I must have heard it a thousand times, but it never quite sunk in until someone whom I respected a great deal said something logical about the situation.
The issue being the popular belief that players such as Peyton Manning will always take a back seat to less qualified individuals who have accomplished more while contributing less.
That is my opinion, and it's not meant to single anyone out either.
While the speculation might run rampant, the above made statement could apply to a great many quarterbacks in comparison to a great many others.
One of the responses I've heard most often is that I need to understand that until Peyton Manning wins multiple Super Bowl and manages to "get the job done" in the playoffs, he's always going to take a back seat to the "proven winners" of the National Football League.
It doesn't amount to much because he has only one ring to show for it, I'm told.
Am I just falling behind the eight-ball as society progresses forward?
Or is my point of view simply the minority that hasn't been accepted by the rest of society?
11 seasons, 124 total victories, six division titles, but the only number that really matters is the lone Super Bowl ring, right?
Using that logic, wouldn't the Baltimore Colts of the 1970's be considered a greater than the Vikings teams that went to four Super Bowls and lost every one of them during that time?
If true winners are the gauge by which we truly measure greatness...
Why isn't Terry Bradshaw considered to be greater than Tom Brady?
Why isn't Troy Aikman considered to be greater than John Elway?
Why isn't Jim Plunkett considered to be greater than Brett Favre?
Why isn't Trent Dilfer considered to be greater than Dan Marino?
As often as I hear the value of the league's "proven winners", I also hear about the undefinable value of the "intangibles" a quarterback possesses.
When I was younger, intangibles seemed to be a word people would apply to players less productive to somehow fill the gap between where they stood and how well greater individuals produced.
The most ironic part is, people use the term intangibles to somehow insinuate that it is the intangibles that Manning lacks and others possess that prevents him from being the true winner that the others have become.
The term "willing your team to victory" is something that people often apply to less productive players to explain why their team may have achieved greater success than the more productive players who have less to show for it.
I suppose that if a quarterback has a lower completion percentage, throws for less yards, fewer touchdowns, and more interceptions, you have to come up with something to explain why their teams won in spite of such performance and succeed to a greater degree than players such as Peyton Manning.
But the ironic thing is, Peyton Manning has arguably more "intangibles" than any of the quarterbacks he's been compared to.
That is, if your accounting for the things we know he does do that isn't reflected on the stat sheet, beyond the fact that he's become the most productive player in NFL history.
He's helped incorporate a signal system that enables him to make on-spot adjustments quicker and even call plays directly from the line of scrimmage if necessary.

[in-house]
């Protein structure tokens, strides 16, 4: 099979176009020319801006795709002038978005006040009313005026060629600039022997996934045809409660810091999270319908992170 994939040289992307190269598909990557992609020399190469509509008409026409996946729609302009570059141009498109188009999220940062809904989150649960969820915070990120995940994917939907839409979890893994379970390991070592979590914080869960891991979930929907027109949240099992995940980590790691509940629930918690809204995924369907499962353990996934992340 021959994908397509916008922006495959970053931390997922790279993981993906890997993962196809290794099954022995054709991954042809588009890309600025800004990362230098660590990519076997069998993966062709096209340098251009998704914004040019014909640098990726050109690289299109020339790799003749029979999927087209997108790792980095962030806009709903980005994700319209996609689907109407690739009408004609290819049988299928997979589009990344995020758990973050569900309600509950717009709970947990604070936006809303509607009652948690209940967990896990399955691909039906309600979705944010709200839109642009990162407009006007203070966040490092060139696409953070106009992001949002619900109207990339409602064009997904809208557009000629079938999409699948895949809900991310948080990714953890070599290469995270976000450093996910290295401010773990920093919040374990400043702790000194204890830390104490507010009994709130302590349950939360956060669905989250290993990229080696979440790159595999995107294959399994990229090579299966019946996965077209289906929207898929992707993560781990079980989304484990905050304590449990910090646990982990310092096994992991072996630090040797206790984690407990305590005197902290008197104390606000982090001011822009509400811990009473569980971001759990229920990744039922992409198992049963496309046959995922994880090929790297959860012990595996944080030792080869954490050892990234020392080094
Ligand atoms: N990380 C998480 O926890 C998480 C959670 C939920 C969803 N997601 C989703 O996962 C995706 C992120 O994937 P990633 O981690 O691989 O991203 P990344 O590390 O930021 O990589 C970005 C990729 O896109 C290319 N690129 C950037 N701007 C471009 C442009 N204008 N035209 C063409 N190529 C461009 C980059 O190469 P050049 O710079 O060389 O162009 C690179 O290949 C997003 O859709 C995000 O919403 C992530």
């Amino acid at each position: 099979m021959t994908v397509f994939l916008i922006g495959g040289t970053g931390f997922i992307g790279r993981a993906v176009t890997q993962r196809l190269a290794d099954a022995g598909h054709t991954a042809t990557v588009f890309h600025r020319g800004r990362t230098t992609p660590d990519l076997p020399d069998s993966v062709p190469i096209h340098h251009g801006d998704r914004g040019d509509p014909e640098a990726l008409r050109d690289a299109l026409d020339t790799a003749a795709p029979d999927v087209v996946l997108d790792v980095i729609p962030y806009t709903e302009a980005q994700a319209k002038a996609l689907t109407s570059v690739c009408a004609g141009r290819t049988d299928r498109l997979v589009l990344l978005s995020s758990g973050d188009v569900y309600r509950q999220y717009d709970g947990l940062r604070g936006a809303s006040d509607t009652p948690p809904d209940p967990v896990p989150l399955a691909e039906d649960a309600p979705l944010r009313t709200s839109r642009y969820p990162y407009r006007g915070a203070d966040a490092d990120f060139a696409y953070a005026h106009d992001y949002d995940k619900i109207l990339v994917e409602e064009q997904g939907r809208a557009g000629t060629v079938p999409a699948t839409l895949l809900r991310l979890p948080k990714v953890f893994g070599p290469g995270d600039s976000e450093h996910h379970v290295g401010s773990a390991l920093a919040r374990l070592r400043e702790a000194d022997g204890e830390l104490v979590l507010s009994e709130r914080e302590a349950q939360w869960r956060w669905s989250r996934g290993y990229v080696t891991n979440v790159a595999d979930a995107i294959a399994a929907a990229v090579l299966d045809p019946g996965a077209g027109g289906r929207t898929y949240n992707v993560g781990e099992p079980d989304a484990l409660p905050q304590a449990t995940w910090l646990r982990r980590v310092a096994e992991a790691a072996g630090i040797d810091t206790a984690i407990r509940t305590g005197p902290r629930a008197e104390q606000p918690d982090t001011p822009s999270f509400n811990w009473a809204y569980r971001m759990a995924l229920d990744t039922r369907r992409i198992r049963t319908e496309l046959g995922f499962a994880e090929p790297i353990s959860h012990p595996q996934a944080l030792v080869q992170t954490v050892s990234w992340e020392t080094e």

Quarterbacks used to call their own plays but that was during an era when the playbooks did not possess the same depth as they do today.
If Manning is not as talented, exceptional, intelligent, or driven as the quarterbacks who are said to possess more intangibles, than why is he the only quarterback in the NFL doing these things?
I've heard that he's fortunate to have a coaching staff who trusts him enough to allow him that courtesy and that other quarterbacks could do the same if given the opportunity.
If that is so, don't you think that at least one of the other 31 one teams at some point during the entirety of Manning's career would enable the other quarterbacks to do the same and reap the benefits of what those who possess more intangibles could do with more control at their discretion?
For every quarterback who is said to possess these intangibles, tell me how many of them have won Super Bowls without defenses ranked in the top-ten?
Honestly, please list them.
But I'm told that it is these other quarterback who "will" these otherwise average to poor defensive squads into formidable top-ten forces that are better equipped to shut their opponents down.
I respectfully disagree with that assumption.
But that's okay, even if it isn't the popular or accepted opinion.
After all, it's not I or the minority I represent that have total control over Peyton Manning's legacy.
If he retired today, he's be judged by the majority and have his fate decided by popular opinion.
Unless his team manages to accomplish what society dictates is required for him as an individual to become the greatest in their eyes, Peyton Manning will always take a back seat to more successful quarterbacks, often times regardless of the circumstances they played under.
But just because society has dictated a certain criteria, does that make it accurate?
Is it possible that the popular belief that has been adopted by so many might possess some inherent flaws that leads to better players being underrated while others become overrated?
Surly you can't say that there have never been instances in which the public perception and terms of judging people have been incorrect?
But then again, it wouldn't really matter if it was because the reality rarely comes to light until people are willing to accept it.
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